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Published: October 28th 2015
I decided to grab a bus towards the north. My bus left Addis Ababa at 6am so it was an early start of the day. The journey to Bahir Dar took 11 hours and on the way I was able to enjoy the beautiful Ethiopian countryside, including the spectacular Blue Nile Gorge! Bahir Dar
has about 300 000 inhabitants and lies at an altitude of 1800m at the southern shore of Lake Tana.
On board I started to speak to one “faranji” (white person in Amharic) who was also going to Bahir Dar. His name is Alex from Belgium. Neither of us had booked a place to stay yet but we had names of a few pensions. The moment we arrived, people didn't even let us get off the bus and they already started to ask if we needed a place to stay, a taxi or a bajaj (tuk-tuk). Incredibly annoying! We knew this particular pension was on a walking distance and one guy walked with us all the way there (he probably got a little commission from the pension because from us he didn't). Then he offered a boat trip on Lake Tana but I asked him to bring
us to the actual tour office because I wasn't going to give money to a random stranger I just met on the street. We arranged the trip for the next day and went. The lake is big, more than 2000 square km and is the source of the Blue Nile river. The lake has a couple of islands with monasteries. These monasteries were mostly built in the 1600's; entrance costs about $5 each and I entered only two of them. I regret going to the first one, can't even remember the name (I think it was Dega Estefanos) which was nothing special. The second one, Betre Mariam, has beautiful paintings on the walls inside and was worth a visit. All these monasteries have a round shape like the Ethiopian Orthodox churches. I didn't bother to enter the third one we went to, Ura, which was about the same according to those who entered so I didn't feel like missing anything. We continued towards the start of the Blue Nile River and stopped here on a small island for a short walk. On the bus we met with three Israeli and one Ethiopian tourists and they were on the same boat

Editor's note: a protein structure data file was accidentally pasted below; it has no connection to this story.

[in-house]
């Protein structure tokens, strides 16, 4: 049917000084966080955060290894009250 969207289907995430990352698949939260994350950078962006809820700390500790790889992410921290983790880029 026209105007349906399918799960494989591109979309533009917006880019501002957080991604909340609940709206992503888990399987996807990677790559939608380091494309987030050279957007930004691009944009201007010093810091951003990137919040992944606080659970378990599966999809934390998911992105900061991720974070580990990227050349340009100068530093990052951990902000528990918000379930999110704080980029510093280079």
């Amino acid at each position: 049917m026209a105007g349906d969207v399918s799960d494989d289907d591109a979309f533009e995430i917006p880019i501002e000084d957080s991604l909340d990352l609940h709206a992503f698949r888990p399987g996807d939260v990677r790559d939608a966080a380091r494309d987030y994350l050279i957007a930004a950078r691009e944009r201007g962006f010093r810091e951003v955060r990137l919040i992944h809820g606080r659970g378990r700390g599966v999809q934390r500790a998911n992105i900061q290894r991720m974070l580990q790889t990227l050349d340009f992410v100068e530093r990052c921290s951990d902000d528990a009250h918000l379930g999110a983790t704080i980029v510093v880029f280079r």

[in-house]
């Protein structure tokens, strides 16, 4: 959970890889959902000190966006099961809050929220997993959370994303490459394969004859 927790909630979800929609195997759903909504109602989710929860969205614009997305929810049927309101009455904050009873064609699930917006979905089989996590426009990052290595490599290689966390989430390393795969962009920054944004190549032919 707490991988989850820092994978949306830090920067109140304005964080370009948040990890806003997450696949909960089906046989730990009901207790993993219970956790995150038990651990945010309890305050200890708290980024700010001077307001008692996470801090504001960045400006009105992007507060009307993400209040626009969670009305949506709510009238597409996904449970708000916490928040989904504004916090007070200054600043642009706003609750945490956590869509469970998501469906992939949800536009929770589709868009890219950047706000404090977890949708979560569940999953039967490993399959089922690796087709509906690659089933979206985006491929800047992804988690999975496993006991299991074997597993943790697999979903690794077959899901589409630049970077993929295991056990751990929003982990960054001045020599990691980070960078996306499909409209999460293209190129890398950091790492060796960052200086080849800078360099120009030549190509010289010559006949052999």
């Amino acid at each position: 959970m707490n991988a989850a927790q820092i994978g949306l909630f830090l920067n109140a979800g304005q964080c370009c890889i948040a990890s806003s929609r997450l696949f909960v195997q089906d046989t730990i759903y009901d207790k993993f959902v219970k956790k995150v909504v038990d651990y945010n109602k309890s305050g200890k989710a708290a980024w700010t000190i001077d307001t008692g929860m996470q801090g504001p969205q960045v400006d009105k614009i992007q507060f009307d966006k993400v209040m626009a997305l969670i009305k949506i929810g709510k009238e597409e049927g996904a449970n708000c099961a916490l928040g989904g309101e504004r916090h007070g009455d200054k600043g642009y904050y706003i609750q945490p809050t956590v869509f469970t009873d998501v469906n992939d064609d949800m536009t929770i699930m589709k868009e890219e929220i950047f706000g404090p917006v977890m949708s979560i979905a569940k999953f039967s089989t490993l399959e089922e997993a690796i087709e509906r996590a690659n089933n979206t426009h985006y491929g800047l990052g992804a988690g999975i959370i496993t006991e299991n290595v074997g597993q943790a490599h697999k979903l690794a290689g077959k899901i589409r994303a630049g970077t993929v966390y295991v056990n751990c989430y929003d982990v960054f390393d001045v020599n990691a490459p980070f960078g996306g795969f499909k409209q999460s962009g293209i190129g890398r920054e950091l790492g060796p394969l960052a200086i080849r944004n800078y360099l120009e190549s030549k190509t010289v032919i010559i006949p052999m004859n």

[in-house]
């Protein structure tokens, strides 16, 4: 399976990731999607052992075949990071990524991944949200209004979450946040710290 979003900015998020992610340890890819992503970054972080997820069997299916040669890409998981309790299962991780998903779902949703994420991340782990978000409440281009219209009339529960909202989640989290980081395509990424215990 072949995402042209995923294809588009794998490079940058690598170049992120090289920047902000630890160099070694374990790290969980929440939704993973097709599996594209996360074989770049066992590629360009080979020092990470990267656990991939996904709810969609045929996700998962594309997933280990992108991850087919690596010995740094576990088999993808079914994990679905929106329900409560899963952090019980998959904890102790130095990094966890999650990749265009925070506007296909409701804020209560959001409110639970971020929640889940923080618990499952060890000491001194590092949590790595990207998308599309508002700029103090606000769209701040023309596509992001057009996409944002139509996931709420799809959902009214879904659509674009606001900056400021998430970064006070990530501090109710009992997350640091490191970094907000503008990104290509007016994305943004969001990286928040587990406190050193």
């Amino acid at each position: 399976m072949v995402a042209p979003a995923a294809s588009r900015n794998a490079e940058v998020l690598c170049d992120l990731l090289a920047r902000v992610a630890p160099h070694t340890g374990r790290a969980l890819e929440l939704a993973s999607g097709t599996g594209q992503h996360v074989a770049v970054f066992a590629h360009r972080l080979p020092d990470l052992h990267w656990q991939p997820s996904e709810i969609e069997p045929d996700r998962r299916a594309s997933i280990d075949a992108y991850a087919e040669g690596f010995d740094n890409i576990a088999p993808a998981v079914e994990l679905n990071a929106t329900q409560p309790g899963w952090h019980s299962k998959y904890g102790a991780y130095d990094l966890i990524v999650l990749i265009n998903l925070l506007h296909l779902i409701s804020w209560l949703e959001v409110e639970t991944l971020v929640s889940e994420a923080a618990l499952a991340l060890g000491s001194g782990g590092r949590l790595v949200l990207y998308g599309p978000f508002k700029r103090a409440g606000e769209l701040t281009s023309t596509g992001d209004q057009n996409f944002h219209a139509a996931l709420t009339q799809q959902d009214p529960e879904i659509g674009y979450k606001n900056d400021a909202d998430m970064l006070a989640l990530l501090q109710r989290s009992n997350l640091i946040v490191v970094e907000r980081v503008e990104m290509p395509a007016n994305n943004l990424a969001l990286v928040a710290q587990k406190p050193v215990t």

too: Eyob (Ethiopia), Oneg, Chen and Lior (Israel). We had lunch together and later in the afternoon three of us hired bikes and went cycling around Bahir Dar and in the outskirts of the city which was nice. The next day we all took the local bus and went to visit the Blue Nile Falls. First you have to do a nice 30 to 40 minutes hike and cross a suspension bridge before getting there. The falls were impressive, so much water and so much force!
After Bahir Dar, all of us went to Gondar together. Gondar
has about 350 000 people and has a well-known university that attracts students from all over the country. The other travellers were talking about trekking in the Simien Mountains so we used Gondar as a base to plan and sort things out. They wanted to go for 5-6 nights while 1 or 2 nights would be enough for me. We went to the busy and hectic market and started to buy some food to take to the mountains. Also a pot, spoons, cups etc. were bought. A Polish guy who joined us had like a small stove and we bought fuel
to be able to light it. The next day I decided to visit the Fasil Ghebbi complex (the Royal Enclosure). The complex consists of various castles, churches and more; built by Emperor Fasilides in the 1600's. The rest of the group didn't want to enter so I visited the site alone. Then I continued to Debre Birhan Selasie Church. The small church was built by Emperor Eyasu II in the 17th century and the walls inside are beautifully painted. The ceiling is painted with hundreds of faces representing angels. Later that day we went to an Ethiopian synagogue where I could see the Ethiopian Jews during a service. One morning we saw a part of a cycling competition in the city, a sport which apparently is becoming popular in Ethiopia.
We departed an early morning towards Simien National Park. I left my big backpack at the pension in Gondar and took only the small one. First we had to stop in Debark to pay the fees and I had to rent a sleeping bag for two nights. It’s also mandatory to hire a scout (a guard with a rifle who will walk with the group). Because I was